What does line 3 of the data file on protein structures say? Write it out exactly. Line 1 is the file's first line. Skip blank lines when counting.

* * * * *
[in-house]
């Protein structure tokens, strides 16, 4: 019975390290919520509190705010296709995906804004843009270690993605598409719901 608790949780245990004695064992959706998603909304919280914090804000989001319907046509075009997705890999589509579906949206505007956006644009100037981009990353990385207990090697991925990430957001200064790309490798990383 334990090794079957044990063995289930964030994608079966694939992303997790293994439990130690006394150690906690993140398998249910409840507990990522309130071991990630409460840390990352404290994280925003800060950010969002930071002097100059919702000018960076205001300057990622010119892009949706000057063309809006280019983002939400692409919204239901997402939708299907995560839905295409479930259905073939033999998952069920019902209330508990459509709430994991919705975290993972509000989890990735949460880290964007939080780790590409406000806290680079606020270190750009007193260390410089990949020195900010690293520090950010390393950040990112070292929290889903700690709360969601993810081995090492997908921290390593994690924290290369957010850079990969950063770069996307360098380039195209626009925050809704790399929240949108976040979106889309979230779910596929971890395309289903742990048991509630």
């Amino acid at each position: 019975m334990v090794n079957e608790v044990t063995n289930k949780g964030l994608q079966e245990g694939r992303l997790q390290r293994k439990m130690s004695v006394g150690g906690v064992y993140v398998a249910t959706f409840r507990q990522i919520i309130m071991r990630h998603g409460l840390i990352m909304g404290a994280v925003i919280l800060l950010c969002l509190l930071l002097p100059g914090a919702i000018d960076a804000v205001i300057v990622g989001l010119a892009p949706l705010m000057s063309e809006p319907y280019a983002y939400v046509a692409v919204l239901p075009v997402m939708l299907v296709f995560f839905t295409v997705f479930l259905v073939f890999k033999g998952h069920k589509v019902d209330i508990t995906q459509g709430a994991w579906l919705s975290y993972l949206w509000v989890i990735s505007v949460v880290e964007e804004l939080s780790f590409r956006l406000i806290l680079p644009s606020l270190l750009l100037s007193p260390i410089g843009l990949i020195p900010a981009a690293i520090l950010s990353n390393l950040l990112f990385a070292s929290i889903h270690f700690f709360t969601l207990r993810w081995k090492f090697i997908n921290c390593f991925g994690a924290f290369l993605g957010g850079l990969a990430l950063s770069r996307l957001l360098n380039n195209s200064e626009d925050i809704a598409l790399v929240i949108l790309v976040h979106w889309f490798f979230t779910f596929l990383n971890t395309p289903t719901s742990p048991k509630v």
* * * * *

């Amino acid at each position: 019975m334990v090794n079957e608790v044990t063995n289930k949780g964030l994608q079966e245990g694939r992303l997790q390290r293994k439990m130690s004695v006394g150690g906690v064992y993140v398998a249910t959706f409840r507990q990522i919520i309130m071991r990630h998603g409460l840390i990352m909304g404290a994280v925003i919280l800060l950010c969002l509190l930071l002097p100059g914090a919702i000018d960076a804000v205001i300057v990622g989001l010119a892009p949706l705010m000057s063309e809006p319907y280019a983002y939400v046509a692409v919204l239901p075009v997402m939708l299907v296709f995560f839905t295409v997705f479930l259905v073939f890999k033999g998952h069920k589509v019902d209330i508990t995906q459509g709430a994991w579906l919705s975290y993972l949206w509000v989890i990735s505007v949460v880290e964007e804004l939080s780790f590409r956006l406000i806290l680079p644009s606020l270190l750009l100037s007193p260390i410089g843009l990949i020195p900010a981009a690293i520090l950010s990353n390393l950040l990112f990385a070292s929290i889903h270690f700690f709360t969601l207990r993810w081995k090492f090697i997908n921290c390593f991925g994690a924290f290369l993605g957010g850079l990969a990430l950063s770069r996307l957001l360098n380039n195209s200064e626009d925050i809704a598409l790399v929240i949108l790309v976040h979106w889309f490798f979230t779910f596929l990383n971890t395309p289903t719901s742990p048991k509630v």